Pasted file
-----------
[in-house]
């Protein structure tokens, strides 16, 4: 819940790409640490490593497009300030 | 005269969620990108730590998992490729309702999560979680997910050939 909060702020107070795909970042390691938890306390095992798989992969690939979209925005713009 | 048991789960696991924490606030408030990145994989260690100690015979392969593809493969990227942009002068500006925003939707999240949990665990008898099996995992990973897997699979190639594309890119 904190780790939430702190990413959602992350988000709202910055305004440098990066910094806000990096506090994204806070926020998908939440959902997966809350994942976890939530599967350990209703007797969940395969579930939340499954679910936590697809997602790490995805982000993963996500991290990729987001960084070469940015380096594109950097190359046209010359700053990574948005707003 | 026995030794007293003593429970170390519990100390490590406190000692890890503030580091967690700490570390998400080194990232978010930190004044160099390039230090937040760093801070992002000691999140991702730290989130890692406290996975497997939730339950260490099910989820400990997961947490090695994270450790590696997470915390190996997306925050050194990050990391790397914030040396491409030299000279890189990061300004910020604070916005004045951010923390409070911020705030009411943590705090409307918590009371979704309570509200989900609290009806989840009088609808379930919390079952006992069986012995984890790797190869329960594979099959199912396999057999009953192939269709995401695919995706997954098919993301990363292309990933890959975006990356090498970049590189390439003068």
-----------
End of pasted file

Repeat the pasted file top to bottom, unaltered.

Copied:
[in-house]
């Protein structure tokens, strides 16, 4: 819940790409640490490593497009300030 | 005269969620990108730590998992490729309702999560979680997910050939 909060702020107070795909970042390691938890306390095992798989992969690939979209925005713009 | 048991789960696991924490606030408030990145994989260690100690015979392969593809493969990227942009002068500006925003939707999240949990665990008898099996995992990973897997699979190639594309890119 904190780790939430702190990413959602992350988000709202910055305004440098990066910094806000990096506090994204806070926020998908939440959902997966809350994942976890939530599967350990209703007797969940395969579930939340499954679910936590697809997602790490995805982000993963996500991290990729987001960084070469940015380096594109950097190359046209010359700053990574948005707003 | 026995030794007293003593429970170390519990100390490590406190000692890890503030580091967690700490570390998400080194990232978010930190004044160099390039230090937040760093801070992002000691999140991702730290989130890692406290996975497997939730339950260490099910989820400990997961947490090695994270450790590696997470915390190996997306925050050194990050990391790397914030040396491409030299000279890189990061300004910020604070916005004045951010923390409070911020705030009411943590705090409307918590009371979704309570509200989900609290009806989840009088609808379930919390079952006992069986012995984890790797190869329960594979099959199912396999057999009953192939269709995401695919995706997954098919993301990363292309990933890959975006990356090498970049590189390439003068």